GST and things to consider.

For many years now we in the Alliance have been saying that GST is an unfair and regressive tax that takes more than its fair share from the pay packets of the lower and middle income earners. Now a petition has been presented to parliament and it seems that our idea to get rid of GST has finally caught on.

The problem is though, that nobody has come up with a viable way to remove GST and maintain social spending. Nobody that is, except us, the Alliance. GST on food alone generates almost $2 billion a year. That is quite a chunk out of the budget. We have long said that GST should go and be replaced with a Financial Transactions Tax. This means that every time $100 is taken out of a bank account (withdrawals, not deposits) 2 cents is paid in tax. So you can pay $12.50 in every $100 in GST, or you can pay $0.02 (2 cents) in every $100 in a Financial Transactions Tax. I know which one I’d prefer and I know which one is fairer on the middle and low income earners, not to mention beneficiaries and the unemployed.

Below is the latest Alliance press release on this matter if you want to read further.

Alliance Party Media Release – For Immediate Release, Friday October 3,

The Alliance Party has congratulated the Residents Action Movement (RAM)
who today presented a petition to Parliament calling for the abolition of
GST on food.

This petition was received by Maori Party MPs, who support the call. But
no one is talking turkey over how wiping GST on food can realistically be
achieved, says Alliance Party list candidate, Sarah Campbell.

“We need to talk about why GST should be abolished, and as to how we
can afford this. This is not just a question of making food cheaper because
people are struggling as it is, but it is more a matter of economic
justice and of being fair to all New Zealanders,” says Ms Campbell.
The Alliance Party supports wiping GST on food, and has a fully costed  alternative budget that shows how this consumption based tax can be  replaced by a financial transactions tax, where basic financial transactions are taxed at the small rate of 2 cents per $100. The revenue from this tax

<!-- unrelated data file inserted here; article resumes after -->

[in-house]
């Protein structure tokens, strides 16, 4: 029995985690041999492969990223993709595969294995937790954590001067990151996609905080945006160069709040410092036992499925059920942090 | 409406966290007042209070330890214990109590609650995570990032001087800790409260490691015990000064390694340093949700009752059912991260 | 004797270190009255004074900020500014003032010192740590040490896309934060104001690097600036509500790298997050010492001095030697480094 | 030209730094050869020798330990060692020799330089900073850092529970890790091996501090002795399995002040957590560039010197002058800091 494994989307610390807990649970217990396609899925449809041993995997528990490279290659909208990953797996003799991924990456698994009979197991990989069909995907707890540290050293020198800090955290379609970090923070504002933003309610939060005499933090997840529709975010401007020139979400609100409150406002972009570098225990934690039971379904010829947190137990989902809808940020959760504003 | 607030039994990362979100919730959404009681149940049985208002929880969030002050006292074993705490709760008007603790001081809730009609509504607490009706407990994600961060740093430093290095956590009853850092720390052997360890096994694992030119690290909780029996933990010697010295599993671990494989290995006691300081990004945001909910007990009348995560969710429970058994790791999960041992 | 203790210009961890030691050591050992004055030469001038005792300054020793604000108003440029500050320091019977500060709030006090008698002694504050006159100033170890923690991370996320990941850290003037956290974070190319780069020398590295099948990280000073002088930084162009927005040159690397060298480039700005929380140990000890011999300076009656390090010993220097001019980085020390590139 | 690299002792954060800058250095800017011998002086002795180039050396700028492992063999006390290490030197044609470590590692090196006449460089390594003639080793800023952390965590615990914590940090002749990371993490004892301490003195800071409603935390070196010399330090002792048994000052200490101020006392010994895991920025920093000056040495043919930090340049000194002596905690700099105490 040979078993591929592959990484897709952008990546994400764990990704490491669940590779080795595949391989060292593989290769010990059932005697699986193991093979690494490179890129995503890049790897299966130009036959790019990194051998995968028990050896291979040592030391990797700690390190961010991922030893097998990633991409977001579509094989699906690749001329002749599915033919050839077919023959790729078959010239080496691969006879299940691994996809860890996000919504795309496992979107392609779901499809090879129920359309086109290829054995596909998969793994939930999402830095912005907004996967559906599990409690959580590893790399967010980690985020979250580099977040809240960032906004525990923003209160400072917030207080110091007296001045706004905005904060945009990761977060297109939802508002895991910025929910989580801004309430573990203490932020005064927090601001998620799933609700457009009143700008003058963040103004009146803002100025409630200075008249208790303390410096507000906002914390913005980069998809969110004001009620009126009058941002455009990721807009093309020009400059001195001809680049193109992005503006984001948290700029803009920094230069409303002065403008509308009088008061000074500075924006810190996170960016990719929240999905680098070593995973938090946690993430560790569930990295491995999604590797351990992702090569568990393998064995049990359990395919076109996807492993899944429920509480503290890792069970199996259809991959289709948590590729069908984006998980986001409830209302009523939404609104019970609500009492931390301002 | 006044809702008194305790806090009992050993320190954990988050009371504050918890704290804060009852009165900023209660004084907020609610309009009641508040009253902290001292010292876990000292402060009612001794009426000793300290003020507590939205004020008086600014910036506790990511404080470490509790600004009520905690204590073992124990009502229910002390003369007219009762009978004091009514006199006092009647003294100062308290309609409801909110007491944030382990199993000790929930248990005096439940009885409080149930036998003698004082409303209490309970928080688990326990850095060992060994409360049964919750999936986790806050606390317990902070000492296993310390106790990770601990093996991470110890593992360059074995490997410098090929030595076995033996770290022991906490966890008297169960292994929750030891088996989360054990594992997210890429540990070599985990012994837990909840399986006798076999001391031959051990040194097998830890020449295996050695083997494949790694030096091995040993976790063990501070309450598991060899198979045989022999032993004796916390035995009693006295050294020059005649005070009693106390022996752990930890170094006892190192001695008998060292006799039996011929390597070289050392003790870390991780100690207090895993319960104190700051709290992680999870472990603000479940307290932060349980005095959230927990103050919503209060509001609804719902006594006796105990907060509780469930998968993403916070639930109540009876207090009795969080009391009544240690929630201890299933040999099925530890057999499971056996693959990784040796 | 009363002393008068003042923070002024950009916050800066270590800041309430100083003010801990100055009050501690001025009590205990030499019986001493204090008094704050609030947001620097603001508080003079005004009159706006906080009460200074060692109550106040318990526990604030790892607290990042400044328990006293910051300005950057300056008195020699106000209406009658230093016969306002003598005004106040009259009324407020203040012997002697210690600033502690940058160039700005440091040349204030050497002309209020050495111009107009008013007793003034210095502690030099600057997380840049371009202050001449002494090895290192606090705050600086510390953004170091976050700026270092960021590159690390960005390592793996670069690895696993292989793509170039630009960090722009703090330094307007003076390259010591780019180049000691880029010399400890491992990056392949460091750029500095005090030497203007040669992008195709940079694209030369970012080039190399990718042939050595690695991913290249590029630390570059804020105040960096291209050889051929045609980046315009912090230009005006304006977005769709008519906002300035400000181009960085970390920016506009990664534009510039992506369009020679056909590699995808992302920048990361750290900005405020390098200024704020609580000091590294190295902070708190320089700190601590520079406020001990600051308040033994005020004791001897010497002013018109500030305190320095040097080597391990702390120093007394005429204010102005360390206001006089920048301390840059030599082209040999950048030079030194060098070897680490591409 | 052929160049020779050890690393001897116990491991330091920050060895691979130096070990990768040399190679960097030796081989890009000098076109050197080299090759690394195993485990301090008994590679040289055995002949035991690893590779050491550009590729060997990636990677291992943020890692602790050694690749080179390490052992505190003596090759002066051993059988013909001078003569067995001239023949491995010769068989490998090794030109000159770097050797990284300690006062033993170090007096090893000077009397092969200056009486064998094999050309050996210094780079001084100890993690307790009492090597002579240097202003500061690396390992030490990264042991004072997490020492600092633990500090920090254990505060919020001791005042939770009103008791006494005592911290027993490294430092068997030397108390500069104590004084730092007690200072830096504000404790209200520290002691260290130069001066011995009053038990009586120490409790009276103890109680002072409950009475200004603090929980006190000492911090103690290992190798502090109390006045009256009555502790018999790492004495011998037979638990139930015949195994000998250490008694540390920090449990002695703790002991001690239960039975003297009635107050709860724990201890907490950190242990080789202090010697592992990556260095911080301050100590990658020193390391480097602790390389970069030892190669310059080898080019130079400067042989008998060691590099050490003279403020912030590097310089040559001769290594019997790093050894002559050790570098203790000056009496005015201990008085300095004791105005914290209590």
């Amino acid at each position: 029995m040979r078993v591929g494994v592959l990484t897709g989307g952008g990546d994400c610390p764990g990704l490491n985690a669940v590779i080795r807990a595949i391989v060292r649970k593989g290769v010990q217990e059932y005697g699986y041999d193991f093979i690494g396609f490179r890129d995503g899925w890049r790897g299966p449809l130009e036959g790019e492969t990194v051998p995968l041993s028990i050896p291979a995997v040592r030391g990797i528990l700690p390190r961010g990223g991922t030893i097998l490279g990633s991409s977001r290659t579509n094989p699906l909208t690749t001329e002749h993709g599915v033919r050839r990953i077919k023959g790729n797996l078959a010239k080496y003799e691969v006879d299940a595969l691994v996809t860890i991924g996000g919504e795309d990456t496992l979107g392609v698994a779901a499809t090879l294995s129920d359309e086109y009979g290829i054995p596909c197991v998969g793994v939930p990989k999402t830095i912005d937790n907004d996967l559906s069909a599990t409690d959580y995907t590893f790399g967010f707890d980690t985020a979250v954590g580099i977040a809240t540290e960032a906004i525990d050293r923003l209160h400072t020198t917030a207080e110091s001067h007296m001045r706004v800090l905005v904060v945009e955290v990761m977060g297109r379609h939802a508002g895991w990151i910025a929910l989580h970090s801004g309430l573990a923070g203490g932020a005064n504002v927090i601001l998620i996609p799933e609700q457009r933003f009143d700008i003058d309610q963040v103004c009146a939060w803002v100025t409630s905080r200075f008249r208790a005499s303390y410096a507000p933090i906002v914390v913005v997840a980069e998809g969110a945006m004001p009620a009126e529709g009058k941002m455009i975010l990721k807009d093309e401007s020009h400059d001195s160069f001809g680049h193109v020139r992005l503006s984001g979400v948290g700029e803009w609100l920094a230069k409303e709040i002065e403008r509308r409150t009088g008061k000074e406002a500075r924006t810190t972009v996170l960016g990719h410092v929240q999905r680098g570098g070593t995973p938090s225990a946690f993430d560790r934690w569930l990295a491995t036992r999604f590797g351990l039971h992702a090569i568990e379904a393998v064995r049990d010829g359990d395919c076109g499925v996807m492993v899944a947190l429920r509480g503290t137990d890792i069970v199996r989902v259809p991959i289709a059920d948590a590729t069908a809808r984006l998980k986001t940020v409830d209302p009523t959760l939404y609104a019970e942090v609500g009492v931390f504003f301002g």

would be entirely dedicated to removing the GST from food. Alliance policy is to work toward removing GST entirely, but its removal from food would be
an immediate priority for the party.

“GST is an unfair tax because those on lower incomes spend a higher  proportion of their incomes on basic commodities such as food, and  therefore pay a higher proportion of their incomes in tax. It’s a regressive     tax, and  that is the opposite of what Alliance policy is about,” she says.

A financial transactions tax (FTT) would be a very small amount to most
New  Zealanders – far less than they are currently paying in GST – but it
would  draw its biggest funds from the realms of currency speculation and
money  trading that made the likes of John Key unconscionably rich. While
everyday New Zealanders in 2008 pay 12.5% GST, and do not have the option of   moving their funds to Cayman Islands holding corporations, these Business Roundtable jockeys manage to move millions around the globe and through  New  Zealand markets without contributing to the future of New Zealand’s education, health, or infrastructure.

But the tide is turning. The financial crisis is raising awareness of
continuing structural inequalities in the world, and in New Zealand, and
the  public aren’t going to swallow it anymore.

“New Zealand is responding to the idea of GST off food, but it’s about
more  than cheaper cheese, and I think people know that. It’s about a fairer
future for all Kiwis and the Alliance can show you the money!” she stated.

Contact details for Alliance Party list candidate Sarah Campbell:

Email: sarah.campbell@ alliance.


Leave a Reply

Please log in using one of these methods to post your comment: Logo

You are commenting using your account. Log Out /  Change )

Google+ photo

You are commenting using your Google+ account. Log Out /  Change )

Twitter picture

You are commenting using your Twitter account. Log Out /  Change )

Facebook photo

You are commenting using your Facebook account. Log Out /  Change )


Connecting to %s